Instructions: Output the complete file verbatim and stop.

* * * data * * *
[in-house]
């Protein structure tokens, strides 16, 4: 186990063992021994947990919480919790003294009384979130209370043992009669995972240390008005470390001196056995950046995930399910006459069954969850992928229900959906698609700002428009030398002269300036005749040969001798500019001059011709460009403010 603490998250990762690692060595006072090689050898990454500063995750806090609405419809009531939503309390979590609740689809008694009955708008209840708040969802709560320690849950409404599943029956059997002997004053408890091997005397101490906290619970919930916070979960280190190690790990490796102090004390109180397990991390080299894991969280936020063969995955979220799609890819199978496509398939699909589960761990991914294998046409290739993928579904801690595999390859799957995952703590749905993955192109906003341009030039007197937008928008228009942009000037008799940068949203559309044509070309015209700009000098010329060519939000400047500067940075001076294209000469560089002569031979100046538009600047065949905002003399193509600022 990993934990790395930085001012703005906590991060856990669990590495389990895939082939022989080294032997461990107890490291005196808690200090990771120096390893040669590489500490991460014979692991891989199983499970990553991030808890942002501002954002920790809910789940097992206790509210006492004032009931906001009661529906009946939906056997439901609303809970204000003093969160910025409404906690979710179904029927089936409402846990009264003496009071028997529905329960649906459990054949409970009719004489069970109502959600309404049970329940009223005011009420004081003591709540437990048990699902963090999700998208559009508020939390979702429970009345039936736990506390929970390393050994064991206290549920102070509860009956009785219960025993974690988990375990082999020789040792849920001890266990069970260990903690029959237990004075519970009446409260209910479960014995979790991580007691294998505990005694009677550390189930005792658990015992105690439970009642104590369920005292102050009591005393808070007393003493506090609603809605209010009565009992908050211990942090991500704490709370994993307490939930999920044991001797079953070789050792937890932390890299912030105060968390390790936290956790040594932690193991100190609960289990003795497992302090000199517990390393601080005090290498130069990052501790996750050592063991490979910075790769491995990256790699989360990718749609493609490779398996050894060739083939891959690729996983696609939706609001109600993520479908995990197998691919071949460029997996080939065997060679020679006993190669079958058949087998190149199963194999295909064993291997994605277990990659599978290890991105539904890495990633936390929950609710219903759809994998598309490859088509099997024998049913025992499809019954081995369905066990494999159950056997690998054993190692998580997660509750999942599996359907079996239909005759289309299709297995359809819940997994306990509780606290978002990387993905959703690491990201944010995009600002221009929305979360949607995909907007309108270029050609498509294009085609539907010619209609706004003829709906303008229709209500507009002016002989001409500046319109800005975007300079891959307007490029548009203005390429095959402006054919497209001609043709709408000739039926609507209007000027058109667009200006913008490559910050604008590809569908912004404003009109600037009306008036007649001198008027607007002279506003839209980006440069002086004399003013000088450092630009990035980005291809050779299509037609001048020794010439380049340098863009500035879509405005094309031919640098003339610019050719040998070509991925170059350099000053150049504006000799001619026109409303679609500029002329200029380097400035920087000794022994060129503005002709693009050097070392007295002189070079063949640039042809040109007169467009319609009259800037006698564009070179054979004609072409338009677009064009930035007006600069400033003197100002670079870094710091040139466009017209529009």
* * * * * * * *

[in-house]
């Protein structure tokens, strides 16, 4: 186990063992021994947990919480919790003294009384979130209370043992009669995972240390008005470390001196056995950046995930399910006459069954969850992928229900959906698609700002428009030398002269300036005749040969001798500019001059011709460009403010 603490998250990762690692060595006072090689050898990454500063995750806090609405419809009531939503309390979590609740689809008694009955708008209840708040969802709560320690849950409404599943029956059997002997004053408890091997005397101490906290619970919930916070979960280190190690790990490796102090004390109180397990991390080299894991969280936020063969995955979220799609890819199978496509398939699909589960761990991914294998046409290739993928579904801690595999390859799957995952703590749905993955192109906003341009030039007197937008928008228009942009000037008799940068949203559309044509070309015209700009000098010329060519939000400047500067940075001076294209000469560089002569031979100046538009600047065949905002003399193509600022 990993934990790395930085001012703005906590991060856990669990590495389990895939082939022989080294032997461990107890490291005196808690200090990771120096390893040669590489500490991460014979692991891989199983499970990553991030808890942002501002954002920790809910789940097992206790509210006492004032009931906001009661529906009946939906056997439901609303809970204000003093969160910025409404906690979710179904029927089936409402846990009264003496009071028997529905329960649906459990054949409970009719004489069970109502959600309404049970329940009223005011009420004081003591709540437990048990699902963090999700998208559009508020939390979702429970009345039936736990506390929970390393050994064991206290549920102070509860009956009785219960025993974690988990375990082999020789040792849920001890266990069970260990903690029959237990004075519970009446409260209910479960014995979790991580007691294998505990005694009677550390189930005792658990015992105690439970009642104590369920005292102050009591005393808070007393003493506090609603809605209010009565009992908050211990942090991500704490709370994993307490939930999920044991001797079953070789050792937890932390890299912030105060968390390790936290956790040594932690193991100190609960289990003795497992302090000199517990390393601080005090290498130069990052501790996750050592063991490979910075790769491995990256790699989360990718749609493609490779398996050894060739083939891959690729996983696609939706609001109600993520479908995990197998691919071949460029997996080939065997060679020679006993190669079958058949087998190149199963194999295909064993291997994605277990990659599978290890991105539904890495990633936390929950609710219903759809994998598309490859088509099997024998049913025992499809019954081995369905066990494999159950056997690998054993190692998580997660509750999942599996359907079996239909005759289309299709297995359809819940997994306990509780606290978002990387993905959703690491990201944010995009600002221009929305979360949607995909907007309108270029050609498509294009085609539907010619209609706004003829709906303008229709209500507009002016002989001409500046319109800005975007300079891959307007490029548009203005390429095959402006054919497209001609043709709408000739039926609507209007000027058109667009200006913008490559910050604008590809569908912004404003009109600037009306008036007649001198008027607007002279506003839209980006440069002086004399003013000088450092630009990035980005291809050779299509037609001048020794010439380049340098863009500035879509405005094309031919640098003339610019050719040998070509991925170059350099000053150049504006000799001619026109409303679609500029002329200029380097400035920087000794022994060129503005002709693009050097070392007295002189070079063949640039042809040109007169467009319609009259800037006698564009070179054979004609072409338009677009064009930035007006600069400033003197100002670079870094710091040139466009017209529009």